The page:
The city policy calls for workers to use salt sparingly, particularly in what Conigliaro called “high-volume traffic or dangerous conditions,” in situations where the temperature has dipped below freezing and ice has accumulated.

Conigliaro said Sterling Heights currently has 6,300 tons of salt in its storage barn, with the ability to acquire an additional 6,000.

“Our annual historical high salt usage is 11,000 tons,” he said, “so we feel confident that between our current supply and availability, we have a sufficient amount.”

Besides the salt savings, he said, last year’s limited plowing and brining meant less wear and tear on the DPW’s vehicle fleet.

“They really do take a beating during those heavy snow years,” he said.

There were no snow emergencies last winter — yet another anomaly. Conigliaro warned that the city’s policies for such incidents remain in place: All parked vehicles must be removed from city streets or face ticketing and/or towing.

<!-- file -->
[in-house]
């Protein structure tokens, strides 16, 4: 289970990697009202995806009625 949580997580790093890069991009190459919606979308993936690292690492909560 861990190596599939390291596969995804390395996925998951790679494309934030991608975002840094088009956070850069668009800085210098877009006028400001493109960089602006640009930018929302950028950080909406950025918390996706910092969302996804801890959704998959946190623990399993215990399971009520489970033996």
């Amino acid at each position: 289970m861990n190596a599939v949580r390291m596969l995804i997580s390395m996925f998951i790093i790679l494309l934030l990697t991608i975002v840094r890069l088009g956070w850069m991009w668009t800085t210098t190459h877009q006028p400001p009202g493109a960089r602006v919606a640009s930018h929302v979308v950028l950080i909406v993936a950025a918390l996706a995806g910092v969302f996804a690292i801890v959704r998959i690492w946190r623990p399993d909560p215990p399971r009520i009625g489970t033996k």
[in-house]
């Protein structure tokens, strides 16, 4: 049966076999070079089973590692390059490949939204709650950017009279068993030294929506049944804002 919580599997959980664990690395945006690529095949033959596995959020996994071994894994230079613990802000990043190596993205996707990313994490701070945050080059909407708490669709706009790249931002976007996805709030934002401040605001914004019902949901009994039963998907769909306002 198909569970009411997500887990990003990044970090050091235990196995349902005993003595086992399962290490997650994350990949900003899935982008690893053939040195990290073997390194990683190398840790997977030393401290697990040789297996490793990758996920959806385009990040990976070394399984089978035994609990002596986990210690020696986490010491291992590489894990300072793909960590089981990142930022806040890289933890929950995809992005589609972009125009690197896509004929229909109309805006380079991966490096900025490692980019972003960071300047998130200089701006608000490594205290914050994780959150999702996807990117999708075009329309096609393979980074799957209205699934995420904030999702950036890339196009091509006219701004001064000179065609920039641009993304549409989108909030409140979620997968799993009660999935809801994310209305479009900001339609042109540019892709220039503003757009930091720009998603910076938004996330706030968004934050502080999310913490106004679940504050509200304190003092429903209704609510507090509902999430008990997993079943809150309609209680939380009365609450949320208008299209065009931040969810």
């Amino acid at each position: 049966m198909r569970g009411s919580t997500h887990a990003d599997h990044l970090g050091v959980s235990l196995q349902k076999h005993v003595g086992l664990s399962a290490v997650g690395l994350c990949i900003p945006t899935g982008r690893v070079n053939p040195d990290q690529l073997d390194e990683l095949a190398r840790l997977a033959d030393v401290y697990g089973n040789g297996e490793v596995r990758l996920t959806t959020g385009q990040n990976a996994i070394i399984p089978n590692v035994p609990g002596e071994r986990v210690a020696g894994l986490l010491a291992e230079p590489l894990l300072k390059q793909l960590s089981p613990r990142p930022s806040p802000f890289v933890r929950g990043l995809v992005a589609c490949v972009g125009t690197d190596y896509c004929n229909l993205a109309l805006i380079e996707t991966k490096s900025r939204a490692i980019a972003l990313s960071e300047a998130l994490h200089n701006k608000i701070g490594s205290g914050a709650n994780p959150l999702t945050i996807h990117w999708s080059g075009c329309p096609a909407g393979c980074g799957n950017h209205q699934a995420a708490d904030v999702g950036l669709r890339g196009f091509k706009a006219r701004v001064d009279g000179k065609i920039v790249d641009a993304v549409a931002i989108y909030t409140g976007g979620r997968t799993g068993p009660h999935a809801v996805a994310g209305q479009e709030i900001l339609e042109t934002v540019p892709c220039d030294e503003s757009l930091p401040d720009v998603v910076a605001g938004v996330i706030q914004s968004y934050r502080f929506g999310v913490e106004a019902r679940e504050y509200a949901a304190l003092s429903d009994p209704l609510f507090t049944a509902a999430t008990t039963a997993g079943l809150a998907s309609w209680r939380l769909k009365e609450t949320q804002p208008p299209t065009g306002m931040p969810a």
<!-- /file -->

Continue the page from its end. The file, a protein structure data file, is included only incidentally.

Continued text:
The DPW aims to clear all city streets within 30-36 hours after the snowfall’s cessation during a declared emergency, and lingering cars can hamper those efforts.

Conigliaro also noted that city ordinance requires property owners to remove snow and ice from sidewalks within 24 hours following a snowfall’s conclusion. Failure to do so can result in the city sending crews to perform the work and billing the property owner for the cost.

The Macomb County Department of Roads is responsible for clearing county and state roads in Sterling Heights, such as even-numbered mile roads, Schoenherr, Mound, Van Dyke and M-59.

On the county end, “as far as salt goes, we’re fully stocked from last year because it was mild,” said Leo Ciavatta, maintenance superintendent for the Department of Roads. “We didn’t have to order much.”

A typical winter requires 45,000-48,000 tons of salt for the county, and “obviously, last year didn’t do that,” he said.

Down about 40 staffers from its maximum employment level, with many positions reduced through attrition, the county department will rely on retirees with experience, if additional crews are needed due to an extended severe storm, said Ciavatta.

Macomb County has at its disposal a fleet of Epoke salt-spreader combination units and some “wing spreaders,” plus several newer trucks, so “equipment-wise, we’re pretty good,” he added.

Ciavatta hadn’t heard any projections as of late November, “and most of them, they’re incorrect, anyways,” he said. “We’re just going to approach it like a regular, average winter. We’ll just see what happens.”